April 7, 2015
This year, World Health Day has a special focus: #foodsafety. Since a key part of food safety is handwashing, the Global Public-Private Partnership for Handwashing convened a webinar to discuss the links between food hygiene and child health and nutrition, with a focus on implementing food hygiene in low and middle income country settings.
First, we heard about why food hygiene matters so much for child health and nutrition. Julia Rosenbaum, the Deputy Director and Senior Behavior Change Advisor for USAID’s WASHPlus project at FHI360 explained the vicious cycle of diarrhea and undernutrition. When children are undernourished, they are more susceptible to diarrhea. When they have diarrhea, they eat less, plus their bodies are less good at absorbing nutrients from food. This is why nutritious foods can only ever be part of the stunting solution. To achieve good child health and nutrition, we need to eliminate routes by which germs can move from feces to food–and one of the most effective ways of doing that is by handwashing with soap before handling food.
Handwashing is part of the 5 Keys to Safer Food recommended by The World Health Organization. A technical brief published today by the FANTA Project further underlines the most effective steps we can take. But we all know there can be many challenges in the transition from current practice to ideal practice, particularly in low-income settings. Fortunately, food safety is a continuum. Julia explained how everyone can take “small doable actions” to help us shift from current practice towards ideal practice, wherever we are in the continuum of behavior.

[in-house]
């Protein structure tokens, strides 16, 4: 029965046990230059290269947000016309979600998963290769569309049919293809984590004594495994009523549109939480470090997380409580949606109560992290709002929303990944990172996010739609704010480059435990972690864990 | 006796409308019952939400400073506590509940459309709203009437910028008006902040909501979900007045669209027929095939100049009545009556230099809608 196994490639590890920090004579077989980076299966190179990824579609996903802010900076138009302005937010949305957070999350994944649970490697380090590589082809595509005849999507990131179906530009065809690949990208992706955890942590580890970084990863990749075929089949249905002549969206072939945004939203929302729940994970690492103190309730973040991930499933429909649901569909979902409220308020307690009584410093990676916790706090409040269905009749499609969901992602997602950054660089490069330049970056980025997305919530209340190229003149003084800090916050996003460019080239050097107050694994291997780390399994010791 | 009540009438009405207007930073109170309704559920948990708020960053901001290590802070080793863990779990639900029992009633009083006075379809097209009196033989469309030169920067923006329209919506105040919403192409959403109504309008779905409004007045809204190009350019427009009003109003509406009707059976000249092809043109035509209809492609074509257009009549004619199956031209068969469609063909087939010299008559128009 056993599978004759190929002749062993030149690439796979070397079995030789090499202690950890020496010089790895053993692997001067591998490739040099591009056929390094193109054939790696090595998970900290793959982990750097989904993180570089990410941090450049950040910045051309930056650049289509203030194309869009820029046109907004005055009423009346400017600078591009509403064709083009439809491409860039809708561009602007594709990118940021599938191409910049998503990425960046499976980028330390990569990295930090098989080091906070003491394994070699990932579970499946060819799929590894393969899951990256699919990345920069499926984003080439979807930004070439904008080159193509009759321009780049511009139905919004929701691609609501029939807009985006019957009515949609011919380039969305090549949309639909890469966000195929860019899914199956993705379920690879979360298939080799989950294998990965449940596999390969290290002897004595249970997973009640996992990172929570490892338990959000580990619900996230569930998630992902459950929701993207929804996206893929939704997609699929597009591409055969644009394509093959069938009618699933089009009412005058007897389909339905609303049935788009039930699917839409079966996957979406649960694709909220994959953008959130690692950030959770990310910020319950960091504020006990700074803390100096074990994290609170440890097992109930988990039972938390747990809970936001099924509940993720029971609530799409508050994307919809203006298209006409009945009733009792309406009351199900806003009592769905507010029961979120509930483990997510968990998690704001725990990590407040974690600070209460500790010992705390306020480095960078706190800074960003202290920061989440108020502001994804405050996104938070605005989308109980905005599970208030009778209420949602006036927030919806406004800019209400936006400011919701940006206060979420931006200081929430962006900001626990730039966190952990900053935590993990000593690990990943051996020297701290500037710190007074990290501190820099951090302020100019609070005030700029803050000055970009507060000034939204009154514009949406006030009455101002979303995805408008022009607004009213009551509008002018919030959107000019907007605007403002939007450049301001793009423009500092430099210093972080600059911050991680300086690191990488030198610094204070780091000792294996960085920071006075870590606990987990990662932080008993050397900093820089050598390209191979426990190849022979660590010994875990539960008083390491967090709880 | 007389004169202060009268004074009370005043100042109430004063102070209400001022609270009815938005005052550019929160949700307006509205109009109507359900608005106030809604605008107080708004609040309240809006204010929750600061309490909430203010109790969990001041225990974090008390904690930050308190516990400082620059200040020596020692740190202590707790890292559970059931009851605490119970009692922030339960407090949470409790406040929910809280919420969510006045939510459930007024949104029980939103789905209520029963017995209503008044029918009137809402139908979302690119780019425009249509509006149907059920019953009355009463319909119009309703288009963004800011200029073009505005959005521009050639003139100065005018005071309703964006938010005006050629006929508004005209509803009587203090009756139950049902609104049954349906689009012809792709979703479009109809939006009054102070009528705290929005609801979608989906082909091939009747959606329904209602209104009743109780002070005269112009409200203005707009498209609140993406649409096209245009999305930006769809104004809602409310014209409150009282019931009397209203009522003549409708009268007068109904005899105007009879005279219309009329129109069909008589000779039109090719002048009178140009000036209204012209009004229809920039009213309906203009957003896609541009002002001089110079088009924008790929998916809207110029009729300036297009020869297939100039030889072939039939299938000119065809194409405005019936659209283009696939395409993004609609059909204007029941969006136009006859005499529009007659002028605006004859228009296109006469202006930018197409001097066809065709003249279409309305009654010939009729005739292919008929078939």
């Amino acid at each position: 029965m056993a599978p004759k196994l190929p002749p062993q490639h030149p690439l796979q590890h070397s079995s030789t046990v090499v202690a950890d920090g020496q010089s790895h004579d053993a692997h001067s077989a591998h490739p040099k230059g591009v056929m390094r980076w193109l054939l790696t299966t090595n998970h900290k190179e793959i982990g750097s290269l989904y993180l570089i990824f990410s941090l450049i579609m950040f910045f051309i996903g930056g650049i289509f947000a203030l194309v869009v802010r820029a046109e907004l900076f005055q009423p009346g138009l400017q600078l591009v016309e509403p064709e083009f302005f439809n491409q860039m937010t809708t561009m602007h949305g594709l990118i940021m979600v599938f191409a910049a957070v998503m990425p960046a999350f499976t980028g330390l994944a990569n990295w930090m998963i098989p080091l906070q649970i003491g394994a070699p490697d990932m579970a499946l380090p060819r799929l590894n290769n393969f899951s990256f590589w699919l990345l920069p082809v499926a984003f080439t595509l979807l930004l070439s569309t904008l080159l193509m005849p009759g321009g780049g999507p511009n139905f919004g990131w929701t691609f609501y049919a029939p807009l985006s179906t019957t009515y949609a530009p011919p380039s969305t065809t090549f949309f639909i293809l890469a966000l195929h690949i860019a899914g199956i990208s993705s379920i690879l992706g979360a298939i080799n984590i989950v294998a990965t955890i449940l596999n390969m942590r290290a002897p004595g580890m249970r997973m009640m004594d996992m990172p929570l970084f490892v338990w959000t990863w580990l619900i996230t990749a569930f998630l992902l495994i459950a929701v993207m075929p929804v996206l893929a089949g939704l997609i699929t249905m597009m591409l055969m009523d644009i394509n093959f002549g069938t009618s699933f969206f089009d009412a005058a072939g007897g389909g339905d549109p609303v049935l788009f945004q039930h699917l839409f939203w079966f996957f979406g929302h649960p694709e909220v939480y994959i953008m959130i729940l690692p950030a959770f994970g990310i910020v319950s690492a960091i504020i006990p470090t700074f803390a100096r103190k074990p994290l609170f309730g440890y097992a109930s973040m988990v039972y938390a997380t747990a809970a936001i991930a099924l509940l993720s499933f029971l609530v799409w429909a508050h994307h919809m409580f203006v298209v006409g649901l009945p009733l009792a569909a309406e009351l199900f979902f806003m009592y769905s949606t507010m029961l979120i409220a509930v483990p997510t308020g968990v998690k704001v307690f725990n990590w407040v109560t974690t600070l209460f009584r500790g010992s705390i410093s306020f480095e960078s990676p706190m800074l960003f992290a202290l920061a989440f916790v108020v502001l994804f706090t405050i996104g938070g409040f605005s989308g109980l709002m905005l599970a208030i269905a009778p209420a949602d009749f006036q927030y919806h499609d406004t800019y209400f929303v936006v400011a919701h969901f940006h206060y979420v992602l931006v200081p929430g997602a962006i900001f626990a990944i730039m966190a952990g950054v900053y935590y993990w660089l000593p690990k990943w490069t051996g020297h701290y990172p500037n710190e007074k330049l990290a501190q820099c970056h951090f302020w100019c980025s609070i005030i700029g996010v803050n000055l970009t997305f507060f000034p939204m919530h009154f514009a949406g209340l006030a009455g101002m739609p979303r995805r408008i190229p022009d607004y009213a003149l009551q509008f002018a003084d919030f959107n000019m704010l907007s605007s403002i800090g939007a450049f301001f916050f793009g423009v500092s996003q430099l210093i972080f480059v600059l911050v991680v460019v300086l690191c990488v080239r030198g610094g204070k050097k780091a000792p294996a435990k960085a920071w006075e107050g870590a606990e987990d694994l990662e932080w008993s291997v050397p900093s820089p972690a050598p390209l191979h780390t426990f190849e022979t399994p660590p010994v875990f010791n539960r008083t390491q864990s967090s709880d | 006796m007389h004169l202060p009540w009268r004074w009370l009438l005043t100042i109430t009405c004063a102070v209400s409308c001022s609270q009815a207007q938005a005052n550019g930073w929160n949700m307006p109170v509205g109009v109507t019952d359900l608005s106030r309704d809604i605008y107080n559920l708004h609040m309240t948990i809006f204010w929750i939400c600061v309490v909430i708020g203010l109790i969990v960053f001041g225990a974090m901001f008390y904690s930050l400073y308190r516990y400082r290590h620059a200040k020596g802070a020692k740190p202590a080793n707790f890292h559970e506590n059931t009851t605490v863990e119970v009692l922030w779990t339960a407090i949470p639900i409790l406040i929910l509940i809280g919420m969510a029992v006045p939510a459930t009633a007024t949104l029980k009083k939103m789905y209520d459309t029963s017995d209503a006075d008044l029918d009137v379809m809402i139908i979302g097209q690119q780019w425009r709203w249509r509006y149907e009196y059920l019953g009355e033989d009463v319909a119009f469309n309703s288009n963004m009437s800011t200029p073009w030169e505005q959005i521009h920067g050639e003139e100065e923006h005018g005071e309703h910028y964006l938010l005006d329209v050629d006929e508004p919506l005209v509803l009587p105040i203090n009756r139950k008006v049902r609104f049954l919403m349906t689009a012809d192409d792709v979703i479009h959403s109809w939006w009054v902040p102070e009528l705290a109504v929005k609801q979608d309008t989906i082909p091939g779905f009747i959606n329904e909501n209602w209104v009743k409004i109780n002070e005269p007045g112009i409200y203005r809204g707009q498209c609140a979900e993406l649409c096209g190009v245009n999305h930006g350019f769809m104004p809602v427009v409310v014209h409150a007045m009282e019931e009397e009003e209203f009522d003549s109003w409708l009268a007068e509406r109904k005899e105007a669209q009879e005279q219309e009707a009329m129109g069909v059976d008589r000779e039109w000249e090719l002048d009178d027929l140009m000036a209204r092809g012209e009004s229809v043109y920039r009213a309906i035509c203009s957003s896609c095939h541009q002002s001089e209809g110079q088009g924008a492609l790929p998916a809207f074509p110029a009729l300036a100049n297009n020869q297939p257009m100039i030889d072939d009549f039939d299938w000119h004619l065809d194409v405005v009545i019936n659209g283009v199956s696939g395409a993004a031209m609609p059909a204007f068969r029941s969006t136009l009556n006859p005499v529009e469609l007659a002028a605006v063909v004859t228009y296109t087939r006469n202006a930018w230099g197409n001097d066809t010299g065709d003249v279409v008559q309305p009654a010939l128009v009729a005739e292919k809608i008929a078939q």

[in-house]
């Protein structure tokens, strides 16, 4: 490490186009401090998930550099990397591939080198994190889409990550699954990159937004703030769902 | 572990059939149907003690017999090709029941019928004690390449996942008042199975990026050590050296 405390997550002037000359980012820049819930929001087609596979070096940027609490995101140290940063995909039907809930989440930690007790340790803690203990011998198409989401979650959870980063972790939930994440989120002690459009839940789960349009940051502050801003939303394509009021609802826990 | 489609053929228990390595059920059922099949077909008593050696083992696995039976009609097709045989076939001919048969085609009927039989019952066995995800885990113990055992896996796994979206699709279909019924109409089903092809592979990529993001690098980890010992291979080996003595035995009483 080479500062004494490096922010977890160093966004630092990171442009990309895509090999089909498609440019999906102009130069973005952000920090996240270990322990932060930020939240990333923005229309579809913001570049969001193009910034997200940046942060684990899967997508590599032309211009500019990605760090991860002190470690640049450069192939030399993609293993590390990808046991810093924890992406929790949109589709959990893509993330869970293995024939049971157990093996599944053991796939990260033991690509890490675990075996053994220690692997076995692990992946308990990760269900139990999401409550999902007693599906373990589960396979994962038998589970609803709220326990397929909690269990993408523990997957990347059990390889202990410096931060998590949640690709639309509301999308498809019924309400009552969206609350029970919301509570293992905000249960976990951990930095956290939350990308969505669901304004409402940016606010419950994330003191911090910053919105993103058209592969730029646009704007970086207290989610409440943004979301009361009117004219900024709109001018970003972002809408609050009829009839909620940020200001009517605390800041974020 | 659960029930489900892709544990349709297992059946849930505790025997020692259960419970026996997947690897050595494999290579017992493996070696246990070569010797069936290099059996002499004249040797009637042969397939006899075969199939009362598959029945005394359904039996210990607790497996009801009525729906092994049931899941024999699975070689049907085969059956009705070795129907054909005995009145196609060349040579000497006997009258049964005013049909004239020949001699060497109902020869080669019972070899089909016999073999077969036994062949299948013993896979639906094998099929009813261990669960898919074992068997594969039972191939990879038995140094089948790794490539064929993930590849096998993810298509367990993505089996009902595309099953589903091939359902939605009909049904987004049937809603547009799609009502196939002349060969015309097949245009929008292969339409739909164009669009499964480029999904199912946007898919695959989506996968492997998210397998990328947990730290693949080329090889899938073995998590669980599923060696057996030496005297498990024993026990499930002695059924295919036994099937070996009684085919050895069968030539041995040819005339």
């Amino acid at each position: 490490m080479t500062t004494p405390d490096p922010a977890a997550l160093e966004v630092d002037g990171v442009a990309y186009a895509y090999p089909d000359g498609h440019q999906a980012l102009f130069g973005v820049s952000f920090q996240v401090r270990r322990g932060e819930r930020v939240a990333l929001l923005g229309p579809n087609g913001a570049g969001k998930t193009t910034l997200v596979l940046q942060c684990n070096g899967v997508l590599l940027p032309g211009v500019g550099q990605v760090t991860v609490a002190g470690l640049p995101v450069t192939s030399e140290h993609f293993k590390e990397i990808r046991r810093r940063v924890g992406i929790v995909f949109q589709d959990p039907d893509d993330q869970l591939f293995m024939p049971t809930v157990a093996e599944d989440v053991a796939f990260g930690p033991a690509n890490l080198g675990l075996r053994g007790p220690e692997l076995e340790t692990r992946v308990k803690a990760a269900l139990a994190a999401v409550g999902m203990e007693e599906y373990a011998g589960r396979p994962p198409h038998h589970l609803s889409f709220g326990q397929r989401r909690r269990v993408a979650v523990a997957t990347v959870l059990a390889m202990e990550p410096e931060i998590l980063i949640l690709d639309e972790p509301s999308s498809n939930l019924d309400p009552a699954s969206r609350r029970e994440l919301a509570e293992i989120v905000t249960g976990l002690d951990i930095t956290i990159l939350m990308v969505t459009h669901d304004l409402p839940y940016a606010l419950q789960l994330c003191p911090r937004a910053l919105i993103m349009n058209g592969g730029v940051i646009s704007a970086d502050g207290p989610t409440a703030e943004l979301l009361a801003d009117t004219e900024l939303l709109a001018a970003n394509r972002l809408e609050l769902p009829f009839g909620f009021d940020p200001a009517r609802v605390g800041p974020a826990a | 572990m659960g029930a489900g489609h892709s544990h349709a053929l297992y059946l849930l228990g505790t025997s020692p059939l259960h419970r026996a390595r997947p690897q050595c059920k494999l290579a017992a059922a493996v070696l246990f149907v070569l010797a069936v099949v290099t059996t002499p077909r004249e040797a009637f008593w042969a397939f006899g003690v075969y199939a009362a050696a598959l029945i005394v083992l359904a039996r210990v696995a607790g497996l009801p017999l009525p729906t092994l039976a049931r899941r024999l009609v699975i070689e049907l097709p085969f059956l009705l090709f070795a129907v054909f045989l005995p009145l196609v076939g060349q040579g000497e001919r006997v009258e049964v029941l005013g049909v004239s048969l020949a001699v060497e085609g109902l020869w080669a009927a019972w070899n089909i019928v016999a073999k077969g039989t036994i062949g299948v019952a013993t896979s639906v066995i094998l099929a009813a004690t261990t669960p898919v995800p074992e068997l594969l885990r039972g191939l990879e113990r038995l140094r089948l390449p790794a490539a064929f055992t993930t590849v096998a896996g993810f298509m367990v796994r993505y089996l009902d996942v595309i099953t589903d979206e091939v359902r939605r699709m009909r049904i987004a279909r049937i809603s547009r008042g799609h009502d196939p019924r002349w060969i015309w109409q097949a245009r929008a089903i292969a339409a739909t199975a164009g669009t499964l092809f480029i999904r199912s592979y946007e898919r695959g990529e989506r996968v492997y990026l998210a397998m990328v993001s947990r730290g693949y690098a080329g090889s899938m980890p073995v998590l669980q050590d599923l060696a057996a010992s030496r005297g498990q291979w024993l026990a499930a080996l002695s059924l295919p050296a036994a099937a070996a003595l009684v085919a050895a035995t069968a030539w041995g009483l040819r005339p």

One effort that does just that has been the recent–and first–cluster randomized food hygiene intervention trial in a low-income setting. The lead investigator, OmPrasad Gautam, PhD fellow at the London School of Hygiene and Tropical Medicine (LSHTM) and Technical Support Manager for hygiene at WaterAid UK, was inspired by his personal experiences of malnutrition related to poor food safety while growing up in Nepal. As a result, he researched key interventions to improve food safety. In our webinar, he described the importance of fully understanding local practices and motivators before designing a targeted food hygiene intervention. His intervention used an approach of addressing the physical, biological, and social behavioral settings that impacted food hygiene, and leveraging emotional motivators for behavior change, focusing on nurture, disgust, social respect, and affiliation. The results were impressive; there was a significant improvement in food hygiene and reduction in contamination of food. Watch a video about this work and read his hot-off-the-press World Health Day blog on this subject.
Alongside behavior change, there is an important role for policy in food hygiene. Sue Coates, WASH Chief for UNICEF India, spoke about UNICEF’s work with the Indian Government to institutionalize handwashing in Food Safety and Hygiene Guidelines, achieving a directive for handwashing with soap before the midday meal in schools, reaching 110 million children every day. She discussed how policy action can deliver impressive reach, increased sustainability, dedicated funding, commitment and accountability, and new hygiene champions, presenting an inspiring lesson for policymakers in other countries. You can watch a video about their work on this initiative here.
This World Health Day, let’s all think about how we can ensure food hygiene is well integrated into our work in the WASH, health, nutrition or education sectors. If you missed the webinar, you can watch a recording here or below. Happy World Health Day!
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